You can Learn Spanish for free on http://new.culturealley.com/ – with 70+ lessons, games, Facebook based language practice tools, and more!

Duración currículo oficial (A1-C1) Duración nivel C2 Duración total
      660 horas     180 horas    840 horas
Nivel Curso DELE
A
180 horas
A1
(90 horas)
1 (Inicial 1) A1
ACCESO
2 (Inicial 2)
3 (Inicial 3)
A2
(90 horas)
4 (Inicial 4) B1
INICIAL
5 (Inicial 5)
6 (Inicial 6)
B
300 horas
B1
(150 horas)
7 (Intermedio 1)
8 (Intermedio 2)
9 (Intermedio 3)
10 (Intermedio 4)
11 (Intermedio 5)
B2
(150 horas)
12 (Avanzado 1) B2
INTERMEDIO
13 (Avanzado 2)
14 (Avanzado 3)
15 (Avanzado 4)
16 (Avanzado 5)
C
360 horas
C1
(180 horas)
17 (Superior 1) C1
DOMINIO
18 (Superior 2)
19 (Superior 3)
20 (Superior 4)
21 (Superior 5)
22 (Superior 6)
C2
(180 horas)
23 (Especial) C2 SUPERIOR
24 (Especial)
25 (Especial)
26 (Especial)
27 (Especial)
28 (Especial)

 You can Learn Spanish for free on http://new.culturealley.com/ – with 70+ lessons, games, Facebook based language practice tools, and more!

13 amazing facts about Portuguese

1. With more than 230 million speakers, Portuguese is the 6th most spoken language in the world.

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2. Of the five main Romance languages (French, Italian, Spanish, Portuguese, and Romanian), Portuguese is the second most widely spoken after Spanish.

3. Portuguese is the official language of  Brazil, Cape Verde, Macau, Mozambique, Portugal, Angola, East Timor, Guinea-Bissau, Sao Tome, and Principe.

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4. Despite superficial similarities to Spanish, Portuguese is actually more closely related to Galician, a language spoken in northwestern Spain.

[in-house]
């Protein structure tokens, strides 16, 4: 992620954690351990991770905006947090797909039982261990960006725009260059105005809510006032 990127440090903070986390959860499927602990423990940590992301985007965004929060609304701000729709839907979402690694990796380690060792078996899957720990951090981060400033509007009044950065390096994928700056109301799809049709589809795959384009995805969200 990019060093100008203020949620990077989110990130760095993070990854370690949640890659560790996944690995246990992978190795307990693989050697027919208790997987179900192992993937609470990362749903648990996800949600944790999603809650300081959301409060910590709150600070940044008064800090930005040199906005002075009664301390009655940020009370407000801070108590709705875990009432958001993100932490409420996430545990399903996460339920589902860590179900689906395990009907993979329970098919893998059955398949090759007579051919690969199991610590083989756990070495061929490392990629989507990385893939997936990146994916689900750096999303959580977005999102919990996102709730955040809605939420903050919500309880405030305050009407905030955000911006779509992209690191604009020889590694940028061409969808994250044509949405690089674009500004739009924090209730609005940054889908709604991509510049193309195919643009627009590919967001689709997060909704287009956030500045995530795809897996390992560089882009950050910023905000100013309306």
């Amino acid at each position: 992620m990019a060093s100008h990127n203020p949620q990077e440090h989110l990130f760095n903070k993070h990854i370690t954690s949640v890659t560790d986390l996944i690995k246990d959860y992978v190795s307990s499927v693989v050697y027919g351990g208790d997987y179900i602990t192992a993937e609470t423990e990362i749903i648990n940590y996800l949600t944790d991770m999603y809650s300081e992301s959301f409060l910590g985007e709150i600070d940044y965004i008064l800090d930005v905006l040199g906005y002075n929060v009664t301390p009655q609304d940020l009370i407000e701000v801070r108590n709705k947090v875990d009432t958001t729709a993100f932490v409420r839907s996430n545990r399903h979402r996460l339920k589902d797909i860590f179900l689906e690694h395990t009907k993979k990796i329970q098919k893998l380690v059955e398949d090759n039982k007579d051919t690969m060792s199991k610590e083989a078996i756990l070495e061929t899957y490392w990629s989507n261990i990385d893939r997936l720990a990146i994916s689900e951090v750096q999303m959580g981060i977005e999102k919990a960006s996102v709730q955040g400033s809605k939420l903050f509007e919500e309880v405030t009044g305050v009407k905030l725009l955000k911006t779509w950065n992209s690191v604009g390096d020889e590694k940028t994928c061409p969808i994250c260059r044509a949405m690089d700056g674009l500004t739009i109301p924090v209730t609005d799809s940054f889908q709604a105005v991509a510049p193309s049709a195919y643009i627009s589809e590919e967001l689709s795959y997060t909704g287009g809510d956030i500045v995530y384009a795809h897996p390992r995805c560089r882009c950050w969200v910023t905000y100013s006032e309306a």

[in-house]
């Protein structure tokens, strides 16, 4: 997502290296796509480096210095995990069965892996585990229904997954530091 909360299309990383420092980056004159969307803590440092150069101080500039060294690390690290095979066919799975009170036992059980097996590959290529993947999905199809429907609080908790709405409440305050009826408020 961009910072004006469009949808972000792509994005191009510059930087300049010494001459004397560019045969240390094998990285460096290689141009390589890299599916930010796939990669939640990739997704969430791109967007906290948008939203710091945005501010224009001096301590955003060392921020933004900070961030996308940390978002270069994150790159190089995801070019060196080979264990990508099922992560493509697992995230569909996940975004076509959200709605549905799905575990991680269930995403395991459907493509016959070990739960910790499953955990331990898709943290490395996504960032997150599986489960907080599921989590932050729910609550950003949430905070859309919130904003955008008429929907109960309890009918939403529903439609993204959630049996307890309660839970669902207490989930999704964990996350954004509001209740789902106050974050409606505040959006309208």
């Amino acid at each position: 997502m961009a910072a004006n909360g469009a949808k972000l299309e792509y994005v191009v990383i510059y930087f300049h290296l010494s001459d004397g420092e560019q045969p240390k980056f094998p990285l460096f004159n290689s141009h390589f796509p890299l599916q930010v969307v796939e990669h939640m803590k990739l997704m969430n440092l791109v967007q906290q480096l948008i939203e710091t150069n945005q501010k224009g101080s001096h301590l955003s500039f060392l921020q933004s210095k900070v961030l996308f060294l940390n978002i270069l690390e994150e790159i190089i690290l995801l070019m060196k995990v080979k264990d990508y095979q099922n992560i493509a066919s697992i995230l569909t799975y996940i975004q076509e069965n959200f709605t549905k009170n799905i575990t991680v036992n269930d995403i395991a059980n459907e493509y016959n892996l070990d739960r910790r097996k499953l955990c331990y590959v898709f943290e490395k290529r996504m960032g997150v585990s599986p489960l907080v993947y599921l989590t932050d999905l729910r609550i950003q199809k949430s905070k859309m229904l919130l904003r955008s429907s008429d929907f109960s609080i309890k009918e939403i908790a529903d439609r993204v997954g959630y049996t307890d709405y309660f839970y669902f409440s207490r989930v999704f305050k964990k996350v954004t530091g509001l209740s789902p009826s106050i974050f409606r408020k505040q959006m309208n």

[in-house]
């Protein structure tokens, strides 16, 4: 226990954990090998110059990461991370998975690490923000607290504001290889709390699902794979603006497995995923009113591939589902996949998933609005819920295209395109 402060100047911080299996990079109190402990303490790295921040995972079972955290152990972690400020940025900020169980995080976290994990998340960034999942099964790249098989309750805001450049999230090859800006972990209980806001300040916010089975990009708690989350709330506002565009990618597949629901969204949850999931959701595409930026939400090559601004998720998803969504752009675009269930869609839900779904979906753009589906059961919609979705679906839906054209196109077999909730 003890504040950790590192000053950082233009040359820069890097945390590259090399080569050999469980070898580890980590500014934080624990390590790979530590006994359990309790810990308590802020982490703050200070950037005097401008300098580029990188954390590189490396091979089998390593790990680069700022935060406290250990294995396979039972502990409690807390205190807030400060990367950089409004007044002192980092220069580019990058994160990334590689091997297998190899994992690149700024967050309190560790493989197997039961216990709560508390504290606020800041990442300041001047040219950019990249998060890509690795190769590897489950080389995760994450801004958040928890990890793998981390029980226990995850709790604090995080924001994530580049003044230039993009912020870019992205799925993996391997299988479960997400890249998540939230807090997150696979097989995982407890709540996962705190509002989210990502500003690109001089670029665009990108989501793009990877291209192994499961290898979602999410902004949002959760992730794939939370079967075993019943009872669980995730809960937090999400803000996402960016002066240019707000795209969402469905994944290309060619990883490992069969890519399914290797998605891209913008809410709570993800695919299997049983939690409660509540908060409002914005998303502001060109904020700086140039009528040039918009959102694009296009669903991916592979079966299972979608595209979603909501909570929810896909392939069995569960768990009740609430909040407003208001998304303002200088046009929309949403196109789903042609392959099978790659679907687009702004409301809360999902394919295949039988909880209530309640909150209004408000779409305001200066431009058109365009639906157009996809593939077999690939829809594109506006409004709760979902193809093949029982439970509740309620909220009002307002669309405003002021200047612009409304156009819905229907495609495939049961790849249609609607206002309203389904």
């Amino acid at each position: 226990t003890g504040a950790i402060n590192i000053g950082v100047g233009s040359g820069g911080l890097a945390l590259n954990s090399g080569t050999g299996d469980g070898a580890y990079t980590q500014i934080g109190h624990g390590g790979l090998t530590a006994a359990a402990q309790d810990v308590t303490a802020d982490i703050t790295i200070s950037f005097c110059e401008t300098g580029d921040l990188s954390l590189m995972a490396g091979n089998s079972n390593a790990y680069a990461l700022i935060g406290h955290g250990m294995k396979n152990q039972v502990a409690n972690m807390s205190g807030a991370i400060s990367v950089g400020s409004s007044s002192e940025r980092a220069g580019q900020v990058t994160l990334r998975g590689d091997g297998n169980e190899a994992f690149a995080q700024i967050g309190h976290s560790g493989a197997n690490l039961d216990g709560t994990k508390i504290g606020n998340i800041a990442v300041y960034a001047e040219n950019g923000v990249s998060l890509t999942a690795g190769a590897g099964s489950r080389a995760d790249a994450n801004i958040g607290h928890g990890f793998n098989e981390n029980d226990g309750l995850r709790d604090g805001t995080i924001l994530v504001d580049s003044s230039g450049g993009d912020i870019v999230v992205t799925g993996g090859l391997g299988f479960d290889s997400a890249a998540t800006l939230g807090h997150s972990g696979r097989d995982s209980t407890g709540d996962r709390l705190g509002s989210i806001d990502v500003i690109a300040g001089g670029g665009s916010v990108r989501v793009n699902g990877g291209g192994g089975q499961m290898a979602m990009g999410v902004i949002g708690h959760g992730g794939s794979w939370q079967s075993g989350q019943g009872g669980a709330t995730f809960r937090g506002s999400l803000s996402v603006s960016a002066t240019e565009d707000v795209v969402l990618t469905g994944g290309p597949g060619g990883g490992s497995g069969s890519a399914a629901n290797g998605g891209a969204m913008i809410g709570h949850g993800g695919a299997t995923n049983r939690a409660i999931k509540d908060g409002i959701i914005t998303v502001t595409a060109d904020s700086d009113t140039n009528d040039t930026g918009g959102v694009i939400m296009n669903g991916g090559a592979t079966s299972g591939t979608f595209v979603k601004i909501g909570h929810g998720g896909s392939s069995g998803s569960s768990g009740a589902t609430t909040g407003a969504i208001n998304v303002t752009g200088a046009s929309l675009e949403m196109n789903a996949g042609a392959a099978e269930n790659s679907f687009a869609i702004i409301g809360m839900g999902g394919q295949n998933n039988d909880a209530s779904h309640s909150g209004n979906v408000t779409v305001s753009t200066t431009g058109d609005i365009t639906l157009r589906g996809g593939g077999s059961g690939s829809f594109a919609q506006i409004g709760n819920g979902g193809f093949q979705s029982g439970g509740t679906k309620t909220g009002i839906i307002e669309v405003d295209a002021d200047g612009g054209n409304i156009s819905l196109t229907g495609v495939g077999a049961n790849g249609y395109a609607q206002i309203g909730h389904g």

5. The earliest occurrences of a distinctive Portuguese language are found in ninth century administrative documents.

6. The longest Portuguese word is otorrinolaringologista, meaning an ear, nose, and throat doctor.

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7.  Most difficult word or tongue twister in Portuguese:-
O rato roeu a roupa do rei de Roma
(The rat gnawed the king of Rome’s clothes)

8. Famous Portuguese quote to impress the locals
Se podes olhar, vê. Se podes ver, repara
(If you can look, see. If you can see, notice )

9. In Portuguese K, W and Y were not part of the alphabet before 2009 and are only used for foreign words.

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10. Portuguese people can understand Spanish quite easily, but the opposite is not true.

11. Although the greater part of the Portuguese vocabulary comes from Latin, a number of words have also been absorbed from Arabic, French, and Italian, and also from some of the indigenous South American and African languages.

12. It is a language that uses a system of manual, facial, and other body movements as the means of communication, especially among deaf people.

13. In 1986, Portuguese became one of the official languages of the European Union (EU) when Portugal was admitted to the organization.